Cancer survival in Europe: good results for Italy

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Italy is one of the best countries in Europe for cancer survival, as emerges from EUROCARE, a project started in 1989 under the initiative of two Italian research institutes, Fondazione IRCCS Istituto Nazionale Tumori  (INT) in Milan and Istituto Superiore di Sanità (ISS) in Rome, with the participation of a large number of Cancer Registries throughout Europe. As we can read on EUROCARE website, “the aims of the study are: to provide an updated description of cancer survival time trends and differences across European countries, to measure cancer prevalence, and to study patterns of care of cancer patients.” The research was able to cover more than 50% of the European adult population (461 million) and 77% of the infant (59 million), over 29 countries including Italy, to compare the 5-year survival for more than 10 million adults and 60 415 children between 2000 and 2007.

At the beginning of December 2013, the fifth round of EUROCARE, a study called EUROCARE 5, has been published on The Lancet Oncology to present the last results on cancer survival in European countries, showing the good position of Italy concerning the health conditions of patients, both adults and children, five years after disease. EUROCARE 5 is a wide collaborative research project and it represents the picture of Europe in terms of cancer survival.

The photograph taken by EUROCARE 5 is positive, but what about the practical consequences of this project on the European health policies? On 5th December 2013, the EUROCARE team presented these latest results on cancer survival in Europe to the European Parliament in order to discuss how we can improve the health services where they are deficient, with public health programs at the national level. No evidence-based public health interventions can be planned and monitored without accurate and timely data from population-based cancer registries. “That’s why, one of the most important issues we have discussed is the new European privacy policy for the protection of personal data,” says Roberta De Angelis, Head of the Cancer Epidemiology Unit in the National Centre of Epidemiology (CNESPS) at ISS, and first author of the study on adults, “in particular concerning the access to personal data of patients in order to carry out scientific studies. In this regard, all the representatives participating in the round table (the European Commission, cancer patients associations and advocacy groups, scientific societies, cancer registries) agree that health research would be seriously impeded by the new proposal on the General Data Protection Regulation and that public health research shall be granted with an exemption from consent, in order to permit the collection of complete, accurate and high quality data.”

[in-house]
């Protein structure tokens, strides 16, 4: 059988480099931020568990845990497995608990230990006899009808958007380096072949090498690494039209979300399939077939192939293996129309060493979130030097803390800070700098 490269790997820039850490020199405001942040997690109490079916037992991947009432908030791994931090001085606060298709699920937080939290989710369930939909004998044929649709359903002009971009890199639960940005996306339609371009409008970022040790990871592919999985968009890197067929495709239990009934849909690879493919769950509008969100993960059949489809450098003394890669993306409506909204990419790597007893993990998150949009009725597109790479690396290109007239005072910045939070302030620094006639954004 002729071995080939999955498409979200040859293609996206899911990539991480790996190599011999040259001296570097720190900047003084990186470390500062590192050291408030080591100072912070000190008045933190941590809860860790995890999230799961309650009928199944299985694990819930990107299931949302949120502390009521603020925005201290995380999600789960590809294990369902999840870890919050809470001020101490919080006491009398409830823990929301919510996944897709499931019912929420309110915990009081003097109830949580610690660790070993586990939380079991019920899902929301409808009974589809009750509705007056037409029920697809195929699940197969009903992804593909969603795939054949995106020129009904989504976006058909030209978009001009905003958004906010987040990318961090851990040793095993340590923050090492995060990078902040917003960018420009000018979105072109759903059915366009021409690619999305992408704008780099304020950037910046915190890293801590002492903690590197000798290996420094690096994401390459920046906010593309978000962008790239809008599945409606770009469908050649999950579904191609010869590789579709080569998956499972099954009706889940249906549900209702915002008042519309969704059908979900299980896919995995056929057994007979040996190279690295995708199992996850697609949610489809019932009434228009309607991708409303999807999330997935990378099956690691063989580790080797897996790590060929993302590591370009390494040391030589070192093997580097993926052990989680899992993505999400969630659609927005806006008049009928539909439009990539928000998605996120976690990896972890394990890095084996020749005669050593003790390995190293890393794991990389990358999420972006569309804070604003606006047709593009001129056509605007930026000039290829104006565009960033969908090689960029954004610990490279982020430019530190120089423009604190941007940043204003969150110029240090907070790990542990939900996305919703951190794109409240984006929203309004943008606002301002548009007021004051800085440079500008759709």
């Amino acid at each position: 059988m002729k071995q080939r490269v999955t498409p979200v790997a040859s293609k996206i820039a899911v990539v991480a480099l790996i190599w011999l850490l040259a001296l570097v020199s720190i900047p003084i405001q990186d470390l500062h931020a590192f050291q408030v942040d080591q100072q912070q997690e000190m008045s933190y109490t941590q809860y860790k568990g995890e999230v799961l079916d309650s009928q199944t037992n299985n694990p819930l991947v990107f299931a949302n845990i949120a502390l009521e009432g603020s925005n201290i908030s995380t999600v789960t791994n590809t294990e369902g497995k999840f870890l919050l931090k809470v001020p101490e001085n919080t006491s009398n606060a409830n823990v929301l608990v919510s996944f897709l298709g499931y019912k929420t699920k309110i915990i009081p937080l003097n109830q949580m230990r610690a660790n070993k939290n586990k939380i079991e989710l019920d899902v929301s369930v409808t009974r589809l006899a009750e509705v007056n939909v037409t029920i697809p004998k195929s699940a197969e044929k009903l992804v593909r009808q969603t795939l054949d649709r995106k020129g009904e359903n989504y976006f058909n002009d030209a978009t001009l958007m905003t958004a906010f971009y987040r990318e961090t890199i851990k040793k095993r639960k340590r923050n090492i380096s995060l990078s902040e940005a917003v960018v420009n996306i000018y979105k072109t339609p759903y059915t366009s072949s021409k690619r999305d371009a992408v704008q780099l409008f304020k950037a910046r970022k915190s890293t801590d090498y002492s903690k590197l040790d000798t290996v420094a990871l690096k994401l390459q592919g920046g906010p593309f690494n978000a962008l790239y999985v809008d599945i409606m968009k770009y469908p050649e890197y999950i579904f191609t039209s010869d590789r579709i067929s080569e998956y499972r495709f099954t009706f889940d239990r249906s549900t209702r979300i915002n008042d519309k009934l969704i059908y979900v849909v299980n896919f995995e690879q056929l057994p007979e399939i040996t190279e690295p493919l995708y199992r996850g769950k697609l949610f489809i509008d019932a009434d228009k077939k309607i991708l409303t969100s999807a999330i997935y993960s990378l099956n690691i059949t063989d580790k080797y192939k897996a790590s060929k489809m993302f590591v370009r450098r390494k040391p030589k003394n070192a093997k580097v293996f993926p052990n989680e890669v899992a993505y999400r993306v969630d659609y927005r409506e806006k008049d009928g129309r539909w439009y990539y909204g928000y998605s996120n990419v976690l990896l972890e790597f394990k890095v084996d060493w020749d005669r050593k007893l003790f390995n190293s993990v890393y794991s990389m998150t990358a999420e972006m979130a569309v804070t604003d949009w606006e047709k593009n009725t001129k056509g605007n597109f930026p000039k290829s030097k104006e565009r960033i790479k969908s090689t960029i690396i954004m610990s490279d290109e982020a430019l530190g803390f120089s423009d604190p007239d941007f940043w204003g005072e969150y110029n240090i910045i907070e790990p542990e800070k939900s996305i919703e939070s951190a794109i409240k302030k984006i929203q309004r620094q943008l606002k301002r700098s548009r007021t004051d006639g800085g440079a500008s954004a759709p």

The results show that, in general, in Europe the number of adult patients who survive at least 5 years after diagnosis has increased, even if there are still differences between countries. EUROCARE 5 involved the Italian cancer registries covering approximately 35% of the national population. Italy shows a higher survival than the European average for all ten tumors analyzed by geographic area. The major differences are observed for cancers of the stomach (32% of survival in Italy, versus the 25% in Europe), kidney (67% vs. 61%), prostate (89% vs. 83%), colon (61% vs. 57%) and breast (86% vs. 82%).

 “We observe the same trend about cancer survival in young population too,” says Gemma Gatta, Head of Evaluative Epidemiology at INT and first author of the EUROCARE 5 paper  about cancers in children, “even if the tumors that arose in younger children (0-14 years) generally have a better prognosis than adults”. Therefore, Italy has confirmed its position of excellence even in the survival of children, where for example the 5-year survival for lymphocytic leukemia (the most common cancer in children) during the period 2005-2007 was 87%, compared to a European average of 86%. Furthermore, EUROCARE 5 has proved that mortality from leukemia and Non-Hodgkin lymphomas, which include more than one third of all childhood cancers, declined during the reporting period of about 4-6% per year.

The study provided interesting results regarding the differences among European countries and it includes data from 7 eastern European countries, providing for the first time a good representation of the health situation in this region. EUROCARE 5 pointed out the delay of these countries, likely related to the lack of public resources for cancer control, and an inadequate access of the population to screening programs, early diagnosis and optimal treatments.

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Mortality trends in Europe have been decreasing in recent years, differently from what happened in the United States with the rise in the so-called “deaths of despair” among low educated middle-aged white Americans. Most of all, such trends in Europe show no interruptions due to the economic crisis. This is the conclusion of a study published on PNAS by LIFEPATH, a project funded by the European Commission, which investigates the biological pathways underlying social differences in healthy ageing.